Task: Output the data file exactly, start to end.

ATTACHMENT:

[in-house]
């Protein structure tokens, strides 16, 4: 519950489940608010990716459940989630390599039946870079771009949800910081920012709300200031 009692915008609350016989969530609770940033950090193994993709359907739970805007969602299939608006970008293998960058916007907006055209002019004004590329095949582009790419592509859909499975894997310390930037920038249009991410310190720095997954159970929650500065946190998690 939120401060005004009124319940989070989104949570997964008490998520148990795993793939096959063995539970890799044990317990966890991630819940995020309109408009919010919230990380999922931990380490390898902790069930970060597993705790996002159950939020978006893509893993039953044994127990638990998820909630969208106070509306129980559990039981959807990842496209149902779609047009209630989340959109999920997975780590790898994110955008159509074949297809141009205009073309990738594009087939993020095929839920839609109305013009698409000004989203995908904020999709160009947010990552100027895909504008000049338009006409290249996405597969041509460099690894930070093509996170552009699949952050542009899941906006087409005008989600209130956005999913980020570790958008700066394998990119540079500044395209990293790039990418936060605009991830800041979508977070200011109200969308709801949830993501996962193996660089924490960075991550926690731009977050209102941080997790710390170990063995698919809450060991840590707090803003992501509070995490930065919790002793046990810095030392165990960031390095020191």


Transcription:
[in-house]
């Protein structure tokens, strides 16, 4: 519950489940608010990716459940989630390599039946870079771009949800910081920012709300200031 009692915008609350016989969530609770940033950090193994993709359907739970805007969602299939608006970008293998960058916007907006055209002019004004590329095949582009790419592509859909499975894997310390930037920038249009991410310190720095997954159970929650500065946190998690 939120401060005004009124319940989070989104949570997964008490998520148990795993793939096959063995539970890799044990317990966890991630819940995020309109408009919010919230990380999922931990380490390898902790069930970060597993705790996002159950939020978006893509893993039953044994127990638990998820909630969208106070509306129980559990039981959807990842496209149902779609047009209630989340959109999920997975780590790898994110955008159509074949297809141009205009073309990738594009087939993020095929839920839609109305013009698409000004989203995908904020999709160009947010990552100027895909504008000049338009006409290249996405597969041509460099690894930070093509996170552009699949952050542009899941906006087409005008989600209130956005999913980020570790958008700066394998990119540079500044395209990293790039990418936060605009991830800041979508977070200011109200969308709801949830993501996962193996660089924490960075991550926690731009977050209102941080997790710390170990063995698919809450060991840590707090803003992501509070995490930065919790002793046990810095030392165990960031390095020191």